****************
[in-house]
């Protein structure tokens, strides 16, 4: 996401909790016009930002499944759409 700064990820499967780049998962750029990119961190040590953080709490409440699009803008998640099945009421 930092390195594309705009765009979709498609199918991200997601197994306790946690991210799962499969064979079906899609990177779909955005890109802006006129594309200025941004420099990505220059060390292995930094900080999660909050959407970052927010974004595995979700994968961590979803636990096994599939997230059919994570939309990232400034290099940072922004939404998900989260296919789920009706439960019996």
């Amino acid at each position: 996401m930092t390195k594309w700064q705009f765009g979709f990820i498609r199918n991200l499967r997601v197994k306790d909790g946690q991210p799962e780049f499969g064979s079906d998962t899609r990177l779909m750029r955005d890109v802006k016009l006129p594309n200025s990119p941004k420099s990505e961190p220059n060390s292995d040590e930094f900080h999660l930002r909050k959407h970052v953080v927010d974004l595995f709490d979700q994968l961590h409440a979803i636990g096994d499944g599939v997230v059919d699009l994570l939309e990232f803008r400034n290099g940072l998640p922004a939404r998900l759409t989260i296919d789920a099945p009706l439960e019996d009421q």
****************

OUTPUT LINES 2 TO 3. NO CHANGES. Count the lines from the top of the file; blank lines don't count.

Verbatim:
């Protein structure tokens, strides 16, 4: 996401909790016009930002499944759409 700064990820499967780049998962750029990119961190040590953080709490409440699009803008998640099945009421 930092390195594309705009765009979709498609199918991200997601197994306790946690991210799962499969064979079906899609990177779909955005890109802006006129594309200025941004420099990505220059060390292995930094900080999660909050959407970052927010974004595995979700994968961590979803636990096994599939997230059919994570939309990232400034290099940072922004939404998900989260296919789920009706439960019996």
């Amino acid at each position: 996401m930092t390195k594309w700064q705009f765009g979709f990820i498609r199918n991200l499967r997601v197994k306790d909790g946690q991210p799962e780049f499969g064979s079906d998962t899609r990177l779909m750029r955005d890109v802006k016009l006129p594309n200025s990119p941004k420099s990505e961190p220059n060390s292995d040590e930094f900080h999660l930002r909050k959407h970052v953080v927010d974004l595995f709490d979700q994968l961590h409440a979803i636990g096994d499944g599939v997230v059919d699009l994570l939309e990232f803008r400034n290099g940072l998640p922004a939404r998900l759409t989260i296919d789920a099945p009706l439960e019996d009421q």